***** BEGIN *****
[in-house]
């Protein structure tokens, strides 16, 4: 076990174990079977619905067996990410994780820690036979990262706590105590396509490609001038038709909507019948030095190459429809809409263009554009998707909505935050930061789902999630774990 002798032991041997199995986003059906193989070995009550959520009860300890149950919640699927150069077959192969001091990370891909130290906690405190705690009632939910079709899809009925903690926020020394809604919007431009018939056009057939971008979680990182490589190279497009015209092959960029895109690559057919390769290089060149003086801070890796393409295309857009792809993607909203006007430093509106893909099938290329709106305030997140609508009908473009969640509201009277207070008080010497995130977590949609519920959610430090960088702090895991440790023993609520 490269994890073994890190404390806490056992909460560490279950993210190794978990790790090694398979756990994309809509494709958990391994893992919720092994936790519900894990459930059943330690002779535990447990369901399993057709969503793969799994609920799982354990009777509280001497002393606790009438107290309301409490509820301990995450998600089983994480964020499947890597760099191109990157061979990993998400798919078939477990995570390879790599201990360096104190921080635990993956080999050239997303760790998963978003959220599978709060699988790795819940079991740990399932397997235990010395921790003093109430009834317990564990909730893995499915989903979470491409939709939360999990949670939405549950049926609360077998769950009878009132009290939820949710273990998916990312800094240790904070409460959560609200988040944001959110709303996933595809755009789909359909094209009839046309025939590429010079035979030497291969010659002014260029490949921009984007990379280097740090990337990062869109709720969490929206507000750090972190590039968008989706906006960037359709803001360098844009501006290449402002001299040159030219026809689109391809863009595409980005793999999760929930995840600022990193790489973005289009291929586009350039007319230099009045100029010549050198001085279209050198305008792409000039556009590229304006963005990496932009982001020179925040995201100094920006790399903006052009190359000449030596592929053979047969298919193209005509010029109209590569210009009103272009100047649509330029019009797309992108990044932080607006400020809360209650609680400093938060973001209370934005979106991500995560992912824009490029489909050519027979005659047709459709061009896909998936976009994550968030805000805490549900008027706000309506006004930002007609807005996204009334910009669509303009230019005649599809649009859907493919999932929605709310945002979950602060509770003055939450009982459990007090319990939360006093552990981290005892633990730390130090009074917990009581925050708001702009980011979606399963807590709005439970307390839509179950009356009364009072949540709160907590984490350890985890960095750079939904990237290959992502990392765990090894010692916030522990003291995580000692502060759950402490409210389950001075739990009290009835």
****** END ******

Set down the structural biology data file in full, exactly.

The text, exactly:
[in-house]
């Protein structure tokens, strides 16, 4: 076990174990079977619905067996990410994780820690036979990262706590105590396509490609001038038709909507019948030095190459429809809409263009554009998707909505935050930061789902999630774990 002798032991041997199995986003059906193989070995009550959520009860300890149950919640699927150069077959192969001091990370891909130290906690405190705690009632939910079709899809009925903690926020020394809604919007431009018939056009057939971008979680990182490589190279497009015209092959960029895109690559057919390769290089060149003086801070890796393409295309857009792809993607909203006007430093509106893909099938290329709106305030997140609508009908473009969640509201009277207070008080010497995130977590949609519920959610430090960088702090895991440790023993609520 490269994890073994890190404390806490056992909460560490279950993210190794978990790790090694398979756990994309809509494709958990391994893992919720092994936790519900894990459930059943330690002779535990447990369901399993057709969503793969799994609920799982354990009777509280001497002393606790009438107290309301409490509820301990995450998600089983994480964020499947890597760099191109990157061979990993998400798919078939477990995570390879790599201990360096104190921080635990993956080999050239997303760790998963978003959220599978709060699988790795819940079991740990399932397997235990010395921790003093109430009834317990564990909730893995499915989903979470491409939709939360999990949670939405549950049926609360077998769950009878009132009290939820949710273990998916990312800094240790904070409460959560609200988040944001959110709303996933595809755009789909359909094209009839046309025939590429010079035979030497291969010659002014260029490949921009984007990379280097740090990337990062869109709720969490929206507000750090972190590039968008989706906006960037359709803001360098844009501006290449402002001299040159030219026809689109391809863009595409980005793999999760929930995840600022990193790489973005289009291929586009350039007319230099009045100029010549050198001085279209050198305008792409000039556009590229304006963005990496932009982001020179925040995201100094920006790399903006052009190359000449030596592929053979047969298919193209005509010029109209590569210009009103272009100047649509330029019009797309992108990044932080607006400020809360209650609680400093938060973001209370934005979106991500995560992912824009490029489909050519027979005659047709459709061009896909998936976009994550968030805000805490549900008027706000309506006004930002007609807005996204009334910009669509303009230019005649599809649009859907493919999932929605709310945002979950602060509770003055939450009982459990007090319990939360006093552990981290005892633990730390130090009074917990009581925050708001702009980011979606399963807590709005439970307390839509179950009356009364009072949540709160907590984490350890985890960095750079939904990237290959992502990392765990090894010692916030522990003291995580000692502060759950402490409210389950001075739990009290009835």